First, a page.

ST. PETERSBURG -- Blue Jays rookie Trent Thornton had been bitten by the Rays twice in his short career, and he entered the third go-round ready to flip the script.
Though the deciding run didn’t cross home until six innings after Thornton hit the showers, his struggles during a six-run fourth ultimately caused the game to enter extra innings, where the Rays evened the series on a 10th-inning walk-off wild pitch to earn a 7-6 victory on Tuesday night at Tropicana Field.
Reliever Buddy Boshers opened the 10th by yielding a double to Kevin Kiermaier and walking Matt Duffy. After Willy Adames reached on a bunt, Boshers rebounded to secure two outs before uncorking a wild pitch that sent Kiermaier scurrying home with the game-winner.
Early on, it looked as though Thornton had finally solved what troubled him earlier this season. The Blue Jays’ rookie righty leaned heavily on his four-seamer, cutter and splitter to slice through Tampa Bay’s lineup, holding the Rays to just two hits over his first three innings.
“I felt like I had my stuff early on in the game, and then I kind of just left three pitches over the plate that they took advantage of,” Thornton said. “When we have a six-run lead, I’ve got to be better than that.”
Like many talented young arms, Thornton has excelled the first time through the lineup but has been challenged by opponents’ adjustments afterward. It’s a learning curve Thornton has acknowledged and one the 25-year-old -- whose 22 starts lead the current Blue Jays this year -- is working hard to correct so that he can help pick up the slack left by the Trade Deadline departures of front-line starters Aaron Sanchez and Marcus Stroman.
In two prior starts against the Rays, Thornton had posted a 9.39 ERA, walked five and yielded three homers over 7 2/3 innings. A recent stint on the injured list appeared to sharpen his focus, and he came off the IL on Thursday to hold the Orioles to one run over six innings.
That initial outing boosted Thornton's confidence enough that he pitched Tampa Bay aggressively on Tuesday night, a strategy that worked well the first time through the lineup.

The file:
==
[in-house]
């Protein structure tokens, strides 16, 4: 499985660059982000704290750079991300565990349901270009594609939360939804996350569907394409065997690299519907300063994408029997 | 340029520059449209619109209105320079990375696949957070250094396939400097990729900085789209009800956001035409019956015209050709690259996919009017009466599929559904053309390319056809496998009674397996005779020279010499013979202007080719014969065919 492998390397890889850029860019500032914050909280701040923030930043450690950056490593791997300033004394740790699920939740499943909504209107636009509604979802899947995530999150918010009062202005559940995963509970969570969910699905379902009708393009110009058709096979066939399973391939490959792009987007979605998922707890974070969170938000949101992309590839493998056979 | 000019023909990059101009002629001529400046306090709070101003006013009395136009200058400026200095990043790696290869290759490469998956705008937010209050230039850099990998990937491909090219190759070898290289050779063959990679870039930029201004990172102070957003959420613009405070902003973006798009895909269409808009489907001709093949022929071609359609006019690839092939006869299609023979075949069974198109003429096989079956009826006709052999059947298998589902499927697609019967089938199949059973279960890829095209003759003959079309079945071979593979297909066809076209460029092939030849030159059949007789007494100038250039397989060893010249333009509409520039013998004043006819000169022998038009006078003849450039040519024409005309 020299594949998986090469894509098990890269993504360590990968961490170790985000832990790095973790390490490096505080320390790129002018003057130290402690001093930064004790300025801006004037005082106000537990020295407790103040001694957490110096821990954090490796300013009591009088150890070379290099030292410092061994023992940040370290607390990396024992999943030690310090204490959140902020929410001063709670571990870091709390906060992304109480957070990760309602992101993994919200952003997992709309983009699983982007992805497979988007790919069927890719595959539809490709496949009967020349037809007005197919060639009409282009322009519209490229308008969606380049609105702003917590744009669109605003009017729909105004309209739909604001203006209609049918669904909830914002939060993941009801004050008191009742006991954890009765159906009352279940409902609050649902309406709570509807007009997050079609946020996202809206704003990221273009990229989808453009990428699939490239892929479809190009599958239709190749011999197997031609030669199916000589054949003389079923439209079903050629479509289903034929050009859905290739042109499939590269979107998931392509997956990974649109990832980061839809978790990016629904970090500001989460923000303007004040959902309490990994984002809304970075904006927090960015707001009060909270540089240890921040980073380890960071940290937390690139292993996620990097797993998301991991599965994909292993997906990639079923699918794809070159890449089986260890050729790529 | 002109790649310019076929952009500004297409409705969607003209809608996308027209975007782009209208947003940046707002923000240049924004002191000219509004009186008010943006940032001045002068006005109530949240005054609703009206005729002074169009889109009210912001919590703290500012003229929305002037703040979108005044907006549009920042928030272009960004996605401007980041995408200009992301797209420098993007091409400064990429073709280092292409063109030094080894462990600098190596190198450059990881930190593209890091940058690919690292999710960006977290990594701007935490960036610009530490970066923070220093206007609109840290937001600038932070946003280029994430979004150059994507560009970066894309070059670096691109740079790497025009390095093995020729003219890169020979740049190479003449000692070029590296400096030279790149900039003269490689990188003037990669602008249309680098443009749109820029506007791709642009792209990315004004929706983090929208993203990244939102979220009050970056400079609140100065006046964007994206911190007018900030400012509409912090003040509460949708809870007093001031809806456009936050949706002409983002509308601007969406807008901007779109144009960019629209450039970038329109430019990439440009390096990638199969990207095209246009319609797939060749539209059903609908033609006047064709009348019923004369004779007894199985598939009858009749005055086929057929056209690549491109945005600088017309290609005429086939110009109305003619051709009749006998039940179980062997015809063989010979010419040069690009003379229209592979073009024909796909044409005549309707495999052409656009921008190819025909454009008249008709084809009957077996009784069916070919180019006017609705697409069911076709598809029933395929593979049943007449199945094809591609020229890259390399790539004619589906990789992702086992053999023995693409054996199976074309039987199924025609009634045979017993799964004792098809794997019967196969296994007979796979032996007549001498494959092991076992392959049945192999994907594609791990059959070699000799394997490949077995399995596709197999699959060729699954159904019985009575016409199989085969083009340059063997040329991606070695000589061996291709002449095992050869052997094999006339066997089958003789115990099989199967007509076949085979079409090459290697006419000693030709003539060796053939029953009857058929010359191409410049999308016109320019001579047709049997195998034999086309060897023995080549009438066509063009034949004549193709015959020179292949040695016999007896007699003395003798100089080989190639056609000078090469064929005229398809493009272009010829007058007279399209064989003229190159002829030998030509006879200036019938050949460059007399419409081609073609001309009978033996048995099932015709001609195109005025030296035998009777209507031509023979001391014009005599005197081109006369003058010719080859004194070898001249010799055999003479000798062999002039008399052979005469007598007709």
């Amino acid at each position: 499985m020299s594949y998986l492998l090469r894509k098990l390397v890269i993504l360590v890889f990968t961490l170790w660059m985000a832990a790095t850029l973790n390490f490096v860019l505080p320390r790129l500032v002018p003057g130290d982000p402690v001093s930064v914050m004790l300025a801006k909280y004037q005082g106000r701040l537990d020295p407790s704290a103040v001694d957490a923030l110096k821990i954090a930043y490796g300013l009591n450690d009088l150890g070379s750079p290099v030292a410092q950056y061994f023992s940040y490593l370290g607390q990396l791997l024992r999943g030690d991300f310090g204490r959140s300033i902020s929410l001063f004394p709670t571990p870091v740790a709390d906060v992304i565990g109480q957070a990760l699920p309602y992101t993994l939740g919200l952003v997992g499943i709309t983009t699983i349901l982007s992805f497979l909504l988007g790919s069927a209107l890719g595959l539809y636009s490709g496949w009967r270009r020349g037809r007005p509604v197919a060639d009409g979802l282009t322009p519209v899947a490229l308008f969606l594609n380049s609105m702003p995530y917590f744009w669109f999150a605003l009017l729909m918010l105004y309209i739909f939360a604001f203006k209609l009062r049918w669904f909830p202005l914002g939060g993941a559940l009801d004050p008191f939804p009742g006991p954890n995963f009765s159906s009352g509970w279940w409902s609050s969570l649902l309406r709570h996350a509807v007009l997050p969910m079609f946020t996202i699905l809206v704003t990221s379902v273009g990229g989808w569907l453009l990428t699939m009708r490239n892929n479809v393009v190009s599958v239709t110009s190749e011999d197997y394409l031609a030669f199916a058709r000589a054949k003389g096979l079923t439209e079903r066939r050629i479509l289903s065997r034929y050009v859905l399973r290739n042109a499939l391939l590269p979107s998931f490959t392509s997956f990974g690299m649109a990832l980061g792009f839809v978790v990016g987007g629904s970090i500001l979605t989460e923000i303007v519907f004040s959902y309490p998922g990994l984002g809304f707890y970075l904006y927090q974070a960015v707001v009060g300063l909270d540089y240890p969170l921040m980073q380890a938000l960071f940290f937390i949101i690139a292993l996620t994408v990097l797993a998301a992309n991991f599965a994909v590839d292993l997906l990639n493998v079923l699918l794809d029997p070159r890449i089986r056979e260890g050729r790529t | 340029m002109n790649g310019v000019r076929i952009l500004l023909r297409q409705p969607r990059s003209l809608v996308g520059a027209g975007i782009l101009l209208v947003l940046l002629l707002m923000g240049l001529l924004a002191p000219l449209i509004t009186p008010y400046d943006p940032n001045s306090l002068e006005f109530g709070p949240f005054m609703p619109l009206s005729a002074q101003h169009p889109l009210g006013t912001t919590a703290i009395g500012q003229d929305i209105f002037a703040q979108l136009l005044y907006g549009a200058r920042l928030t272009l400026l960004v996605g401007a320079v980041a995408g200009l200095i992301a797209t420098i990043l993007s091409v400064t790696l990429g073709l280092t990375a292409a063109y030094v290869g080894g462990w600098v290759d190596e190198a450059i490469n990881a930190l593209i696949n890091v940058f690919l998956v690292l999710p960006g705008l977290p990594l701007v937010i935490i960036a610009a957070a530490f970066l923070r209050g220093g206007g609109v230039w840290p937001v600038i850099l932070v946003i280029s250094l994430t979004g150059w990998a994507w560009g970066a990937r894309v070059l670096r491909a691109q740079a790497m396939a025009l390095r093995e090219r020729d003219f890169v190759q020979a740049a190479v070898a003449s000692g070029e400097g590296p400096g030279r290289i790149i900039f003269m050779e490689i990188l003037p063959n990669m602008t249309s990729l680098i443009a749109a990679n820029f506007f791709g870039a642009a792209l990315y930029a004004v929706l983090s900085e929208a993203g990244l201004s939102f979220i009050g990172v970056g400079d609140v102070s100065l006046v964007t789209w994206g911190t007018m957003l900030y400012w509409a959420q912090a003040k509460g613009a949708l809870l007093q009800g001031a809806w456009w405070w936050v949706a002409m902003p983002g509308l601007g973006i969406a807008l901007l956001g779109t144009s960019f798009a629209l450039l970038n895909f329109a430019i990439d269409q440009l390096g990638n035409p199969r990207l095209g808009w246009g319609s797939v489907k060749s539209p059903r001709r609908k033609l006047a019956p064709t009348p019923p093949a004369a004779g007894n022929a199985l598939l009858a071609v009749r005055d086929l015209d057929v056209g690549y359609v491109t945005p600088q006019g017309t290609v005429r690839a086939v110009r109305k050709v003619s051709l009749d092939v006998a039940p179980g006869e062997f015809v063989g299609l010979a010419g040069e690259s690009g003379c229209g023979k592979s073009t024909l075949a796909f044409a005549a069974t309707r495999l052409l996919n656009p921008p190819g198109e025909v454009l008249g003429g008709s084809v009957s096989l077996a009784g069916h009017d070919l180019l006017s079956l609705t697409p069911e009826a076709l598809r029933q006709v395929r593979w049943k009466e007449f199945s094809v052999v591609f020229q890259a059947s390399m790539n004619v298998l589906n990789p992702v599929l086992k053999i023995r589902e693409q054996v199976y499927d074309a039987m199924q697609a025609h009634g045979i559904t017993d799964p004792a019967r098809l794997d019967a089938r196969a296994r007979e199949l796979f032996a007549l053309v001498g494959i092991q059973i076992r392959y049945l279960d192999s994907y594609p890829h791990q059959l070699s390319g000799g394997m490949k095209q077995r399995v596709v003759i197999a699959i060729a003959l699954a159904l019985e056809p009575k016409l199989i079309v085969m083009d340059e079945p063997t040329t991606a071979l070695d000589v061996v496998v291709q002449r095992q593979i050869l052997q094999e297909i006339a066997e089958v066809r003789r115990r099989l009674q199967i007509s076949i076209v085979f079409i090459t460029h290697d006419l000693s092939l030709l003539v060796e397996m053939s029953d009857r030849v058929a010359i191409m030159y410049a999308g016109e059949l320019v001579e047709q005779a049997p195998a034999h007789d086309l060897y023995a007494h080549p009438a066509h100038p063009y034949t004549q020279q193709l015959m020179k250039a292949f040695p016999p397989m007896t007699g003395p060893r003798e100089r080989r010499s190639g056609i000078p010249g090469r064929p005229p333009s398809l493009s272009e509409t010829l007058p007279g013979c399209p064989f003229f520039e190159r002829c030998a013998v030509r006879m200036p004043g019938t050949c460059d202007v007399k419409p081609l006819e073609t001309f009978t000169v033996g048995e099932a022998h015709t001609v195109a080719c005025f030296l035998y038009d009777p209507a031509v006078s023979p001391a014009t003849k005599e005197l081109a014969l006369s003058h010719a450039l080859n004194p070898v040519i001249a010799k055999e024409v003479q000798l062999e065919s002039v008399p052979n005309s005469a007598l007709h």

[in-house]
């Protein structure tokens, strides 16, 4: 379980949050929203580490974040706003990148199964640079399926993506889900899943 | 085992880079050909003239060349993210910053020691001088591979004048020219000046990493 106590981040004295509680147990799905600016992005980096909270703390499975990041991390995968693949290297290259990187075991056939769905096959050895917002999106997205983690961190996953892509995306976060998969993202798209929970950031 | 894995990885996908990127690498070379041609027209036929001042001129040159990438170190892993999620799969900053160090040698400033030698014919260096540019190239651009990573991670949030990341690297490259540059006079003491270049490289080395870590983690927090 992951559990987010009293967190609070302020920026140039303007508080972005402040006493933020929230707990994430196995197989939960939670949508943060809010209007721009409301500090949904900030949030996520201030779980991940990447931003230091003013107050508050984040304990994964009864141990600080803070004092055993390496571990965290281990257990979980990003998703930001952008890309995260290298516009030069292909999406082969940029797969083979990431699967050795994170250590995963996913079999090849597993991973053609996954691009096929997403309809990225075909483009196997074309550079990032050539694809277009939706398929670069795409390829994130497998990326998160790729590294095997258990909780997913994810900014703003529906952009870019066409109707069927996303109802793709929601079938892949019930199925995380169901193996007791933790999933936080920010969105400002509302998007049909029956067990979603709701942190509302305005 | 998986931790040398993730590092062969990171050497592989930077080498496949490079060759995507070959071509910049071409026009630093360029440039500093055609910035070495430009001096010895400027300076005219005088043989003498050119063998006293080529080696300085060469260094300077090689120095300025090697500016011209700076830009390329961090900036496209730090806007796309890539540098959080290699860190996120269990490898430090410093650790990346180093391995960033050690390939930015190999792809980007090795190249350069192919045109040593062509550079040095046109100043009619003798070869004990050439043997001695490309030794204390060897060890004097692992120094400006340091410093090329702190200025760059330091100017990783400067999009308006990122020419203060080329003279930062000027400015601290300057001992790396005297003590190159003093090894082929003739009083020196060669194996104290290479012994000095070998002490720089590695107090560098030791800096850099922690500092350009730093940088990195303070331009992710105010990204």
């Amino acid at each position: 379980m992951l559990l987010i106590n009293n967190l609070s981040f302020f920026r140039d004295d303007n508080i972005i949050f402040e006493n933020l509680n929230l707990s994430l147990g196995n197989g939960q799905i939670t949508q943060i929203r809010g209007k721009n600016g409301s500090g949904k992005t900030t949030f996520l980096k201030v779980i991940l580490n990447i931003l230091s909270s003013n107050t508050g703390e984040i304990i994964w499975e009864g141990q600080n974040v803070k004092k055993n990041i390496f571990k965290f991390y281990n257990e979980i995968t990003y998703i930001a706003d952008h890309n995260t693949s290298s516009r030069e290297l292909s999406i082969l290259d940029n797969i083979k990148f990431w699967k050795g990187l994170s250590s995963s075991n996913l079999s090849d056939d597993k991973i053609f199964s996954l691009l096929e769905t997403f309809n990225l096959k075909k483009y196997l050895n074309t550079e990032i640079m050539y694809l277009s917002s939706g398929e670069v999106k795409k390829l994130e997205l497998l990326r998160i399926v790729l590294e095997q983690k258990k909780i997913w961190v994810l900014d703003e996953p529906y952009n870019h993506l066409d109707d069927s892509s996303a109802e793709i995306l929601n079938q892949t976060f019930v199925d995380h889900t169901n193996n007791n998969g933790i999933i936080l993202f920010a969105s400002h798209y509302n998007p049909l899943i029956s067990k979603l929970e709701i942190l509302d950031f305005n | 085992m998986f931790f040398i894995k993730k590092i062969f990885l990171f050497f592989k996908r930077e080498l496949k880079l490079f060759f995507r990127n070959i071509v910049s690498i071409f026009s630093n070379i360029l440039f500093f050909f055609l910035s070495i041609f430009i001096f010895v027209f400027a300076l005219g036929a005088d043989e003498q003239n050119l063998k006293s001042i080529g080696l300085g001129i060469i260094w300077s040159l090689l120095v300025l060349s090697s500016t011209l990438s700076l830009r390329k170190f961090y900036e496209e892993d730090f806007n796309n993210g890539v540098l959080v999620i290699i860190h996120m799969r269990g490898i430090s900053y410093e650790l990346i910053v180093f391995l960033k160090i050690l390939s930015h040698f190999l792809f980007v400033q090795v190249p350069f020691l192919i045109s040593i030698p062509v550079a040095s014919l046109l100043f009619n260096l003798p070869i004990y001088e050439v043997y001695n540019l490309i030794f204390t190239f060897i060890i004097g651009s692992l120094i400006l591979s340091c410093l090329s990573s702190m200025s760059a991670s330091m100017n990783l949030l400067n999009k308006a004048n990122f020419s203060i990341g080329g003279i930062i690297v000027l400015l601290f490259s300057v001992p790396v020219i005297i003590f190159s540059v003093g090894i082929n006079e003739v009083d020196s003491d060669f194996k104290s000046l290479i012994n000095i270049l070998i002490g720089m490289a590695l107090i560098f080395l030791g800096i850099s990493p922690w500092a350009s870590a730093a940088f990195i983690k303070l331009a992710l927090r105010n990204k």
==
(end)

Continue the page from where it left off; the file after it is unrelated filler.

The second time wasn’t so kind, as Thornton yielded six runs in the fourth inning on three two-run home runs. It was the second time he’d allowed three homers in a start, with the first coming against -- you guessed it -- the Rays on April 12.
“After every outing, there are positives and negatives to take from it,” Thornton said. “For one thing, Austin Meadows has my number. I’m going to have to figure something out to get him out next time I pitch against them.
“I felt good from the start, it just came down to three pitches that weren’t over the heart of the plate. They weren’t well executed at all. If I execute those pitches, it could be a completely different story.”
Thornton’s teammates staked him to a 3-0 lead early to give him more room to maneuver.
Rays pitcher Andrew Kittredge struck out the first five batters he faced, two shy of an American League record, before Toronto turned the early trend on its end in a flash. Randal Grichuk singled to left to break the streak and stole second base just before Teoscar Hernandez drew a walk.
Brandon Drury’s 13th home run of the year brought them both home and gave the Blue Jays a 3-0 lead. It also spelled the beginning of the end for Kittredge, the Rays’ opener, who was replaced after 38 pitches and two innings.
That’s when Toronto really started to go to work. Cavan Biggio smashed a one-out pitch into the right-field seats to push the Blue Jays’ lead to 4-0 in the third, and a throwing error by Rays third baseman Matt Duffy allowed two more runs to score in the fourth.
For the briefest of moments -- three pitches, actually – it appeared that a 6-0 lead was more than enough to carry Toronto the rest of the way. But once the Rays’ half of the fourth inning began, all bets were off.
Toronto’s bullpen, still flying high after Monday’s combined shutout, combined for eight strikeouts and pitched shutout ball into the 10th in Thornton’s wake. The relievers, however, couldn’t do anything about their team’s offense, and Toronto managed just three hits over the final six frames.
“Our bullpen did an outstanding job,” manager Charlie Montoyo said. “Sammy [Gaviglio] was really good; kept us in the game. [Jason] Adam in the ninth inning, great job to get out of trouble also. Boshers was doing the same thing. He had the guy with two strikes, we just happened not to block a ball there at the end.”